I still have subscriptions from the forums, which alert me via email when someone posts on certain agency's threads---the ones that I was waiting for feedback from. A while back, I received an alert from one of those threads, because a new post had come through. The poster, a writer of course, was down and out because she'd received a call from this agency a couple months back. The agent she spoke with was very excited about her writing and told her she'd hear back from her right after Bologna, which sadly she never did, even after sending a few gentle email nudges she's gotten no response. Even though this post has nothing to do with me, my heart sank when I read it, because I've certainly been in her shoes. When you want something so badly, the waiting turns from nagging to all consuming. Even with family, friends, jobs, it's hard to think about little else.

Well...I have hope.

Some of you know, Craig Virden, Nancy Gallt's husband was my original agent. He was a wonderful man and a powerhouse in the publishing industry and it was a great loss to everyone when he passed away last year. Well, Craig was the agent I desperately wanted. You know what I mean...THE agent--the one. He'd had my requested full for what seemed like forever and a day (or about 6 months), I'd sent a couple email nudges hoping for an update, but with no response. Then finally a letter from the Nancy Gallt Agency arrived at my home. I nervously opened it, my heart beating like a rabbit's. What did a find? A rejection from Craig. Mind you, the nicest, most personal, genuine rejection anyone could ever get, but a rejection all the same. So there it was. What did I do? I immediately starting writing. He told me to send him whatever I had "moldering" in my desk that he might like. So I picked up the pace on a manuscript I'd been working on, finishing it about a month after his rejection--right after the 2009 Bologna, where he happened to be.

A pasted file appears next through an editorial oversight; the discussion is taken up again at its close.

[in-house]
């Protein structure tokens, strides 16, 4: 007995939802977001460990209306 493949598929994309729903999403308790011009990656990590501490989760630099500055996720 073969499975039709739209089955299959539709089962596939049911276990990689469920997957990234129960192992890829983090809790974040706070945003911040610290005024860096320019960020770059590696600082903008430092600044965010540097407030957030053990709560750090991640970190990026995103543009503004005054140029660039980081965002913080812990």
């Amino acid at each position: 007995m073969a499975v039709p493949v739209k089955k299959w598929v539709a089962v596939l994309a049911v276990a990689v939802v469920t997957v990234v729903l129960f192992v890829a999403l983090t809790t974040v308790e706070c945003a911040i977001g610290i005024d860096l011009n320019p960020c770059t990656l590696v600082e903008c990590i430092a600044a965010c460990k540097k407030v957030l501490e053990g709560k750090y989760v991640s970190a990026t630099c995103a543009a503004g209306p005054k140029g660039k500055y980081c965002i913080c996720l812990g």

That's when I got the call. It was Tuesday. Just after returning from Bologna, Craig called me out of the blue. He'd changed his mind. He couldn't stop thinking about NIGHTSHADE CITY and wanted to represent me. He said he didn't care about the market and that my book needed to be published. The rest you know.

So, please, to this writer and to everyone else who's struggling to get published, keep having hope, even if you're down to your last agent or have subbed your third manuscript with no bites--keep having hope. Strange and wonderful things happen every day. Trust in whatever it is that forces you to be a writer. There is a reason why you're here.

xoxo -- Hilary